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Geneva: An Oral Intervention Presented to the Annual International Forum on Minorities

Pressing for an international treaty on minority rights is the legal context for more coherent action to protect these minorities and ensure their effective participation based on equal citizenship

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Thank you, Mr. President,

My name is Bassam al-Ahmad. I am here on behalf of Syrians for Truth and Justice (STJ), a Syrian organization concerned with documenting human rights violations perpetrated by all parties in the conflict.

In parallel with this international forum, and as we speak about minority issues, the population in northern Syria, including Syrian Kurds and other minority groups, struggles with an existential threat, arising from Turkey’s new intended incursion into the area. This incursion will likely be as brutal as the Turkish military’s previous operations, “Olive Branch,” which targeted the Afrin region in 2018, and “Peace Spring,” which targeted the cities of Ras al-Ayn/Serê Kaniyê and Tal Abyad in 2019.

Notably, the Turkish military is not the only perpetrator of the violations documented during and after these operations. The International Commission of Inquiry has corroborated that Syrian armed opposition groups, operating under the Syrian National Army (SNA), are equally involved in systemic crimes aimed specifically at Kurdish communities.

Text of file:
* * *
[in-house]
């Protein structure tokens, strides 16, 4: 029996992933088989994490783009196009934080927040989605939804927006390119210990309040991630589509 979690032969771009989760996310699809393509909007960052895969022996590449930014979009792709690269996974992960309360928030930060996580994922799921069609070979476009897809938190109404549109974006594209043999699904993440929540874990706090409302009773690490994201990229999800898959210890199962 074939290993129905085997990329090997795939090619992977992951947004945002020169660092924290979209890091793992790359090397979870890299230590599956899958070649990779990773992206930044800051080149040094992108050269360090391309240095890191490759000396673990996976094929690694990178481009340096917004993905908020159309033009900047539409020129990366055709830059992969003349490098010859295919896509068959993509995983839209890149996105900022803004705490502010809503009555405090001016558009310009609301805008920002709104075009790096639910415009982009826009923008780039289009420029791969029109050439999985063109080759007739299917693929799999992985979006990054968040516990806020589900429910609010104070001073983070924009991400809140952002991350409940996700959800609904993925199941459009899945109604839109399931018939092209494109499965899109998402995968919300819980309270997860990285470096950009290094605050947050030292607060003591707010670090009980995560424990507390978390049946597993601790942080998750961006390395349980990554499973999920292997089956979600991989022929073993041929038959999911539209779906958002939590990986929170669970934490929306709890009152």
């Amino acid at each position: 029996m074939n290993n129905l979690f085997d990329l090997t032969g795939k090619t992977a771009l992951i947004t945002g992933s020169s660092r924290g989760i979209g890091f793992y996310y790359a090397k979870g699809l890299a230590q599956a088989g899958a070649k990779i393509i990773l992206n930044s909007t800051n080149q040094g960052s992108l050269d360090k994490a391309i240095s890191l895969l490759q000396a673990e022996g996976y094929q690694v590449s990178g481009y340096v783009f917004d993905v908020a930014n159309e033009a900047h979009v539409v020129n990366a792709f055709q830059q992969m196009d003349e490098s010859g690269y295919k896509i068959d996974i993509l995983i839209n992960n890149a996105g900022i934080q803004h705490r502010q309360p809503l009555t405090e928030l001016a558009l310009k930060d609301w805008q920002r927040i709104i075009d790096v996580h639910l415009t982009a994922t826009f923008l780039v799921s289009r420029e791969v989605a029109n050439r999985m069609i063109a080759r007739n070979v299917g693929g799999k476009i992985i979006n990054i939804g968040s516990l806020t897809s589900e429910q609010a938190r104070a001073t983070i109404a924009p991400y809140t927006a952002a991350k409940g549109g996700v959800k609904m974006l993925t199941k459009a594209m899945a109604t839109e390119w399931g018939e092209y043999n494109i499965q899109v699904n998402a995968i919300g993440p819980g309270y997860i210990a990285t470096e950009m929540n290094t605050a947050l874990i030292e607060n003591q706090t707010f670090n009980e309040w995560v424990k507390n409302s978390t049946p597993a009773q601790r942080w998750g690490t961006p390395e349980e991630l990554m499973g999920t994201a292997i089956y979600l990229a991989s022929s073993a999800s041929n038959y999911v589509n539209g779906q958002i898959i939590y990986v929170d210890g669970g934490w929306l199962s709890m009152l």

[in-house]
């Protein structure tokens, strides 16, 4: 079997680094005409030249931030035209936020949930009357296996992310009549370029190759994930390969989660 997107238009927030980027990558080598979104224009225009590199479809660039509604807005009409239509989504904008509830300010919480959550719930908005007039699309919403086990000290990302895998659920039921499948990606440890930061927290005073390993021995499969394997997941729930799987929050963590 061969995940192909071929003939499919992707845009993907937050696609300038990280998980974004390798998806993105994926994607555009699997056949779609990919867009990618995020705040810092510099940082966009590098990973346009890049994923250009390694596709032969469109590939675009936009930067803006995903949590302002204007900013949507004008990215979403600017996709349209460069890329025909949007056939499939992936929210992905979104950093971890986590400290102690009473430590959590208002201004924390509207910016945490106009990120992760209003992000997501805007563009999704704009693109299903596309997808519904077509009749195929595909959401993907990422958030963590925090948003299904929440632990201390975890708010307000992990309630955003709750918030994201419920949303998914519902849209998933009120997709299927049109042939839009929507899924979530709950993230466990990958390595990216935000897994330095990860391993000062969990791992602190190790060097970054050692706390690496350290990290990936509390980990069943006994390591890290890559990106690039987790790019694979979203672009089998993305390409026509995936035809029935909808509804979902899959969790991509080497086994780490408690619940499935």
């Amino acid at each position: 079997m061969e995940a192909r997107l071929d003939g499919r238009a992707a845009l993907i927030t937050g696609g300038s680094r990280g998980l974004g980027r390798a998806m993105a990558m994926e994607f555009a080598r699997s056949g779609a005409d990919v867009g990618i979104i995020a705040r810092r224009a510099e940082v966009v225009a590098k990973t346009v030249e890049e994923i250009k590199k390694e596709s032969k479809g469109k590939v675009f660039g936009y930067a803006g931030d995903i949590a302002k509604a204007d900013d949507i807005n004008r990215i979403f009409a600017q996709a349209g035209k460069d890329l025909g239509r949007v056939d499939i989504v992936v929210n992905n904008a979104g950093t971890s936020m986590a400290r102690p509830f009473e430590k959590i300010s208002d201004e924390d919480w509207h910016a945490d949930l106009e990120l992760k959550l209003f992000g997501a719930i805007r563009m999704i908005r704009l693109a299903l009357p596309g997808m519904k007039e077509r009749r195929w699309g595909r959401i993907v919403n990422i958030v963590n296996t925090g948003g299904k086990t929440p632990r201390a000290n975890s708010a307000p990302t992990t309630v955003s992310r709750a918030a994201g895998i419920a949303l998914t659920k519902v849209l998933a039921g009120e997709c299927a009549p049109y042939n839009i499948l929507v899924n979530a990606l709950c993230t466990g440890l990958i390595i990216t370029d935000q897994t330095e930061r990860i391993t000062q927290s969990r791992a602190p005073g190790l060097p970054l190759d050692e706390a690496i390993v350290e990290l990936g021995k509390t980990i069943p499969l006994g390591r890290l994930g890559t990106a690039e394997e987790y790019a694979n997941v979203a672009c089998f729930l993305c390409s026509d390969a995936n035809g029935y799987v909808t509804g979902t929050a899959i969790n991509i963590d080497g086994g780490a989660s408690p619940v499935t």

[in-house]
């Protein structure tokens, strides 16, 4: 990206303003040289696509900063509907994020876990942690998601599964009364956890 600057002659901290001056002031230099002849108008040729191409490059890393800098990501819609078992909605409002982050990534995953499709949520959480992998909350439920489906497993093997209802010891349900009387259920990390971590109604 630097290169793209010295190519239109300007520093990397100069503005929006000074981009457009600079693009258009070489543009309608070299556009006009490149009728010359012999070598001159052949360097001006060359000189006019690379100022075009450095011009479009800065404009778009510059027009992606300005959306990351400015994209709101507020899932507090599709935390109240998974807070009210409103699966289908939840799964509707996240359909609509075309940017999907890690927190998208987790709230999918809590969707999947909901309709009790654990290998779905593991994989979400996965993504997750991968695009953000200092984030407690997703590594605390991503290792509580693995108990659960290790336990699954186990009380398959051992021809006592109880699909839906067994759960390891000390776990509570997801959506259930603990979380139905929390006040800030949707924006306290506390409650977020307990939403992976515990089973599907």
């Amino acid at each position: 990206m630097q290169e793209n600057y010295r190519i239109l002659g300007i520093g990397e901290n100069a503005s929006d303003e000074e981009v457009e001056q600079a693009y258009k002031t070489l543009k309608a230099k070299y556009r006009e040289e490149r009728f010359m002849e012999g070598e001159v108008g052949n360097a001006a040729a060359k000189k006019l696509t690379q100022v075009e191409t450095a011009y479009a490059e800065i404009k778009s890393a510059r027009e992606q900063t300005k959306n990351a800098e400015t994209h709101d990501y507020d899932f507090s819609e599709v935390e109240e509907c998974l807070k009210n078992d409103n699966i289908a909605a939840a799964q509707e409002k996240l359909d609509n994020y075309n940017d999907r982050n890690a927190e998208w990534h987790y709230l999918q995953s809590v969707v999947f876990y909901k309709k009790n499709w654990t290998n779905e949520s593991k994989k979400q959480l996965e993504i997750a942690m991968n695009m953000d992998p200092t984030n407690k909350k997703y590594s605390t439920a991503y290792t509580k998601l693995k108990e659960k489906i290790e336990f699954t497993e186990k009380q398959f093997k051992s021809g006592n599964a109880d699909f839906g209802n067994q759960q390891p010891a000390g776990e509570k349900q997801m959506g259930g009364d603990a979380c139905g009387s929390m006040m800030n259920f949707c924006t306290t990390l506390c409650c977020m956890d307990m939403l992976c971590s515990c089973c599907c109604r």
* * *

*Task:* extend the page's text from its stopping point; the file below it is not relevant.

Therefore, we call on the United Nations and international bodies to focus on the violations committed in northern Syria by all parties, combat impunity and ensure accountability, exert pressure to end the military escalation in the area and prevent Turkey from launching a new invasion.

Under the forum’s theme for the year, bridging gaps, reviewing, rethinking, and reforming the Minorities Declaration, the main recommendation we would like to offer is that the forum set up a comprehensive action plan. This plan shall be geared towards adopting an international treaty on minority rights, inspired by the Declaration, to be binding on all countries known for their diversity, including Syria, Turkey, Iraq, and Iran, among other countries in the region.

Thirty years into the Declaration, and given all the systemic existential targeting of minorities across the world, and particularly in the Middle East, pressing for such an international treaty becomes the natural and legal context for a more coherent action to protect these minorities and their rights, and to ensure their effective participation based on equal citizenship.

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